History of Ancient Egypt: Lesson for Kids

Instructor: Jason Brunken

Jason is a certified teacher with a Masters in Educational Technology and over 12 years of classroom teaching experience.

What's more than 3,000 years long and rises out of the African desert? It's the history of ancient Egypt! Few civilizations in world history can boast a history so long and grand that it influences our lives today. Keep reading to learn more.

What is Ancient Egypt?

Have you ever heard of the pyramids of Egypt or the Great Sphinx that has the head of a human and the body of a lion? Ancient Egypt is the civilization responsible for creating these amazing structures. This civilization, which lived along the Nile River, lasted nearly 30 centuries, spanning from about 3,000 B.C. to 300 B.C.

Today, tourists visit the Great Sphinx and Egyptian pyramids for a glimpse of what life was like in ancient Egypt.
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It was such a lengthy and important time in human history that Egyptologists (people who study ancient Egypt) divide ancient Egypt into different periods. Let's explore the history of ancient Egypt by period!

Ancient Egyptian History by Period

Predynastic and Early Dynastic Periods

Ancient Egypt began as a collection of farming villages. Two main groups of people settled along the Nile, farming in the river's fertile flood plains. These two groups formed Upper Egypt and Lower Egypt. We call the years before 3500 B.C. the Predynastic Period. One very important thing happened during the Predynastic Period: the invention of Egyptian writing, known as hieroglyphs.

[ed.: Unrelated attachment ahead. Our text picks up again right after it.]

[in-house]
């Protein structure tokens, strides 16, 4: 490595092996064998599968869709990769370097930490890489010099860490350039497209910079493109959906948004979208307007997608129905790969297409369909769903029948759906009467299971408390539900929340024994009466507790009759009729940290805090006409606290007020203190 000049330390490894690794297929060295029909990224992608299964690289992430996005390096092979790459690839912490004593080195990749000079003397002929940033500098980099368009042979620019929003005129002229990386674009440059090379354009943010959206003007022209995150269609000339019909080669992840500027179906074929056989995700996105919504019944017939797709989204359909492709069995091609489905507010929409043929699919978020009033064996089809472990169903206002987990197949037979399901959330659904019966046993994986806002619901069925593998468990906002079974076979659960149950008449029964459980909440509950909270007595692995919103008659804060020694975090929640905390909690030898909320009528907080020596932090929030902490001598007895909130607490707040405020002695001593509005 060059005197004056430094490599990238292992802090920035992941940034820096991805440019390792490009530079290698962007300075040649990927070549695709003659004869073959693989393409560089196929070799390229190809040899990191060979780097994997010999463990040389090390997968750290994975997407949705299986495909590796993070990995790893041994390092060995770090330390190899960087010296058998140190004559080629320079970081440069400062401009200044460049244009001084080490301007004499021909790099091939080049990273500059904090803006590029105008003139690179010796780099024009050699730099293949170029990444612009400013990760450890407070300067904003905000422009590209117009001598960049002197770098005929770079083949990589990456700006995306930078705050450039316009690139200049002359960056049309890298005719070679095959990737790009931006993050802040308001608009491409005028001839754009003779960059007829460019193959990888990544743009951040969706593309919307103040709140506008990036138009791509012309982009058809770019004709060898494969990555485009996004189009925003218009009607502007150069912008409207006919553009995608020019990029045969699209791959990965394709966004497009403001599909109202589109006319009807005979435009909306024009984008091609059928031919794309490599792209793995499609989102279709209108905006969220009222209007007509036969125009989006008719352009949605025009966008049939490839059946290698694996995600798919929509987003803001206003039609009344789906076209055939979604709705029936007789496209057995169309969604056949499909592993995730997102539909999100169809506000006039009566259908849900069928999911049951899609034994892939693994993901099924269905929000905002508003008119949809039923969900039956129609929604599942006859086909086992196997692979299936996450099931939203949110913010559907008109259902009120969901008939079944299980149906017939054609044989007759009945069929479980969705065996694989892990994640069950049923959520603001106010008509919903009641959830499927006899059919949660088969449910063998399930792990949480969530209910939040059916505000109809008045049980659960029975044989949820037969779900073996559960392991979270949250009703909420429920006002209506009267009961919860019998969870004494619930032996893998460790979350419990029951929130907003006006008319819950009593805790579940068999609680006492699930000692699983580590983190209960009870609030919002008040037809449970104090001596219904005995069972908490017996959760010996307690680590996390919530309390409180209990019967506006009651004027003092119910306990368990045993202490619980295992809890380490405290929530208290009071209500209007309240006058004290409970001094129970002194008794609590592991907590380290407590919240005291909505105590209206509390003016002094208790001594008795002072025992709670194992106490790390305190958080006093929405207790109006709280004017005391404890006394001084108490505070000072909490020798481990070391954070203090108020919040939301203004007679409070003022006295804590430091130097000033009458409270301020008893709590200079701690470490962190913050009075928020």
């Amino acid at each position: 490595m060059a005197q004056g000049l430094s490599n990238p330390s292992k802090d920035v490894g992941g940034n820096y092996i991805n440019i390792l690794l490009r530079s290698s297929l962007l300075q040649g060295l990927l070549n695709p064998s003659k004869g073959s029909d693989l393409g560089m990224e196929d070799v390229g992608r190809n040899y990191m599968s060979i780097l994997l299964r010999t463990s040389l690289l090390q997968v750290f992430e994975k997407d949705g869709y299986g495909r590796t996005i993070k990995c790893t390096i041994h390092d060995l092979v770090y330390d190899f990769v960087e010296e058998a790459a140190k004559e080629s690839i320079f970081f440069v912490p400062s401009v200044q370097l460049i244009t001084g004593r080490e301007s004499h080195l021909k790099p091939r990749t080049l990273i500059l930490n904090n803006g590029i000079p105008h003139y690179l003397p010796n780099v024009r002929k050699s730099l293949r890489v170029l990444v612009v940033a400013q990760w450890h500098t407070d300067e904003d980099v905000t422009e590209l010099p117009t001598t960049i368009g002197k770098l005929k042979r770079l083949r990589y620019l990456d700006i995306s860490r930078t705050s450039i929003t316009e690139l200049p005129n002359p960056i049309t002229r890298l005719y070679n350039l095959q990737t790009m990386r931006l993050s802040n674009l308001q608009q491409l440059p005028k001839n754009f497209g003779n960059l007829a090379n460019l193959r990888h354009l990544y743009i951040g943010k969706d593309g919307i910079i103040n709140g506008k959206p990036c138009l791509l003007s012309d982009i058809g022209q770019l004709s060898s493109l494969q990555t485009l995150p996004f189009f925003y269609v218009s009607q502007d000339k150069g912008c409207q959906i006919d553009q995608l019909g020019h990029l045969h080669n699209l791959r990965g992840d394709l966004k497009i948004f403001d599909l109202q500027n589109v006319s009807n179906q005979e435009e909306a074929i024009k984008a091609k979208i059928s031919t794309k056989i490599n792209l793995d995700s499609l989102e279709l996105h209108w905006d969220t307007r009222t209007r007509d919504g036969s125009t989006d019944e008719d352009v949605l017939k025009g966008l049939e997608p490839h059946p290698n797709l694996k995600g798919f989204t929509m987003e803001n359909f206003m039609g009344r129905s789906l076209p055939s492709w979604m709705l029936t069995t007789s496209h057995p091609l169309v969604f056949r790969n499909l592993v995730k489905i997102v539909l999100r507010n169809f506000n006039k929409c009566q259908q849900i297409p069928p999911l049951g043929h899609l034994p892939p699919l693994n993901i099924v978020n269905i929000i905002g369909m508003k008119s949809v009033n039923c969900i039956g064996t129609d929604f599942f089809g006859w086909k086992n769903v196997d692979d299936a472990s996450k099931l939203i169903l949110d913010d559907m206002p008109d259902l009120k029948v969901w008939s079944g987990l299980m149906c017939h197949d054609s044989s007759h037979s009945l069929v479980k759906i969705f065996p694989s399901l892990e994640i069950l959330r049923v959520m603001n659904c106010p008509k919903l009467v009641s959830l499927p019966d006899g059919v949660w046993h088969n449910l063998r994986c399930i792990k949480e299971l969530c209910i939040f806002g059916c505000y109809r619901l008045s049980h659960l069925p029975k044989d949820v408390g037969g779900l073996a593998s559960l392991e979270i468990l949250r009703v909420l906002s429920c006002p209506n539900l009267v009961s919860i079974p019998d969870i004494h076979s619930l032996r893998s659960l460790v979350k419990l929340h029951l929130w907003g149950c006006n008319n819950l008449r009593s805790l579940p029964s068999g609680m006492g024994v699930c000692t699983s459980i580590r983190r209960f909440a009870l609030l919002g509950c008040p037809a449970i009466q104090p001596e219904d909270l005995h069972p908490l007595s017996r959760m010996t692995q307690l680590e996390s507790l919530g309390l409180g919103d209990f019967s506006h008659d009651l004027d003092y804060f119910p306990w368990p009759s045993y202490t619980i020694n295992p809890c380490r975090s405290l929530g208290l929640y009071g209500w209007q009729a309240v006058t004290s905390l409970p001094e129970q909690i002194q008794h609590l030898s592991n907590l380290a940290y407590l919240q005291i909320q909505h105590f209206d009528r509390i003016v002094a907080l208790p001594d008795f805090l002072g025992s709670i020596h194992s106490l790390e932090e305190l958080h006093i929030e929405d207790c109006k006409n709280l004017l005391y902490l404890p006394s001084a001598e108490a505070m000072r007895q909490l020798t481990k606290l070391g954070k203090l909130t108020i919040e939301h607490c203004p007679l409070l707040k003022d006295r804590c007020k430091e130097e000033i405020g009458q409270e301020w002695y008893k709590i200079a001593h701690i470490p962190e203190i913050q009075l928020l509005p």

Ancient Egyptian hieroglyphs were invented during the Predynastic Period, though the writing system would continue to change over the centuries.
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The Predynastic Period ended with the start of the Early Dynastic Period, which was marked by the unification of Egypt--when Upper and Lower Egypt were united under a single king.

Old Kingdom

Around 2650 B.C., the Old Kingdom began, and it lasted about 500 years. This period of Egyptian history is famous because of the pyramids. During the Old Kingdom, pharaohs (Egyptian kings) had massive stone pyramids built to serve as their tombs (a tomb is a vault to be buried after death). The pyramids of Giza and the Great Sphinx, built during this period, are some of the most recognizable shapes in all of world history.

Intermediary Periods

The three kingdoms (Old, Middle, and New) were each followed by a smaller period of time called an Intermediary Period. During these First, Second and Third Intermediary Periods, no single king ruled all of Egypt, usually because of foreign invaders or rival families and kings struggling for control. Each period ended when Egypt was united again.

Middle Kingdom

The Middle Kingdom started around 2050 B.C. and lasted 400 years. During this time, Egypt's capital was moved to Thebes. The capital would move several times over the centuries, but this was a particularly vibrant time in history. The arts flourished, and some of the most famous Egyptian paintings and stories come from this period. Pharaohs of the Middle Kingdom didn't build pyramids--instead, they built impressive temples and monuments to create a complex of structures in Thebes called Karnak. It was also during the Middle Kingdom that the Egyptians conquered the southern region called Nubia.

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